Some people say the recent cheating scandal in Atlanta area schools gives rise to the ugly side of performance-based pay. Critics loudly shout that teachers cheating on standardized test scores only to earn better compensation, proves that pay for performance doesn’t work. Equally loud critics on the other side of the argument shout that pay without performance has been proven, over many years, to work when used properly. Both sides believe that our priority should be educating our students to be among the best in the world. Who’s right? Both sides are.
Paying people without any link to active performance (we will remove tenure from this conversation) seldom, if ever, works. Linking pay to performance without controls, audits and failsafe mechanisms is also destined for failure. Our problem with educator pay is far more fundamental.
In Atlanta, employees of schools that performed well on standardized tests earned a $2,000 bonus. This meant that teachers, custodians, administrators and others could all earn some extra cash, if they worked together to increase scores. In theory, this is a great idea. In reality, I believe the problem was a mirror reflection of some of the egregious excesses we saw (and sometimes still see) in financial services incentive compensation.
Good performers in financial services have the potential of earning truly astronomical amounts of incentive pay. These large variable pay amounts are required because the individuals involved make great base pay and can often survive quite well performing at 75-85% of their best effort. It takes a lot of money to incent them to push for that final 15-25% that will make their employer super successful. They don’t NEED the money, so companies have to make the amounts large enough for people to WANT the money.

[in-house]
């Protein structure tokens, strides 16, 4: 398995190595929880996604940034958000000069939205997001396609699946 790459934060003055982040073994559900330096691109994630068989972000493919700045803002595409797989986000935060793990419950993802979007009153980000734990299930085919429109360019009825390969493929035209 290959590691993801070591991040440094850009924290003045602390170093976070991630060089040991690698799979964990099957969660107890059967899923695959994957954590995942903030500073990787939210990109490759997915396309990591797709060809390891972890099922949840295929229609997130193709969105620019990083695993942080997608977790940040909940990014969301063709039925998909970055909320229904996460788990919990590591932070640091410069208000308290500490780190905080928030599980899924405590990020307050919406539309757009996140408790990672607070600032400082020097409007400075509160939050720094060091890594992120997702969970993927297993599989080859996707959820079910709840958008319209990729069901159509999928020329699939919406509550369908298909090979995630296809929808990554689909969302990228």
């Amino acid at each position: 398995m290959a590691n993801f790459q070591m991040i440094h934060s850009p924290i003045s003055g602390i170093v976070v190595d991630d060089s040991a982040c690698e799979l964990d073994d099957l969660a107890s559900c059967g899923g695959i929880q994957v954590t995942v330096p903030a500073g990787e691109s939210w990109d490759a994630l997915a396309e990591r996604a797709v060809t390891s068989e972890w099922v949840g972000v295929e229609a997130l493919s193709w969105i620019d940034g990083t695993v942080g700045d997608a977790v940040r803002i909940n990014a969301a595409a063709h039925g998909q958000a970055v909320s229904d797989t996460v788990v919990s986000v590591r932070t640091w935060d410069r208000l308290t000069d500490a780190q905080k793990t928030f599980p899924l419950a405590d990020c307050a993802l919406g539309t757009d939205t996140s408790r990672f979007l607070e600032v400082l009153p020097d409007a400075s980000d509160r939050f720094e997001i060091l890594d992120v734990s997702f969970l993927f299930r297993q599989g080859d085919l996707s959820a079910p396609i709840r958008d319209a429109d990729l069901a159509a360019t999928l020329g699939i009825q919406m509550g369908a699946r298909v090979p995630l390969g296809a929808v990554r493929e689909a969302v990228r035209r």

Even the best teachers in the United States don’t make much. Their pay seldom keeps up with that of those with whom they graduated from college. Their pay has generally not kept up with inflation over the past few decades, while their responsibilities have often increased. When you feel you are underpaid, even a small amount can be tantalizing. In the teaching world, where few brass rings have been within reach, a $2,000 bonus can be mesmerizing. Many of these teachers actually NEED the money. They may not WANT to cheat to get it, but the feeling of being underpaid for long periods of time can provide reasonability to completely unreasonable decisions.
There is, of course, no true defense for anyone cheating to earn performance-based pay. There is also no real argument for not paying people fairly (either too much or too little) for the work they perform. Performance-pay should be focused on above average achievement, and base pay should ensure enough motivation to achieve the expected.
We should expect that our students pass standardized tests at a reasonable rate. Our teacher’s base pay must be enough to meet this expectation. If we want to motivate educators (or anyone) to perform above and beyond we must first ensure that they have been paid enough to live a life commensurate with their position. Only then will incentives motivate achievement, instead of degrade integrity.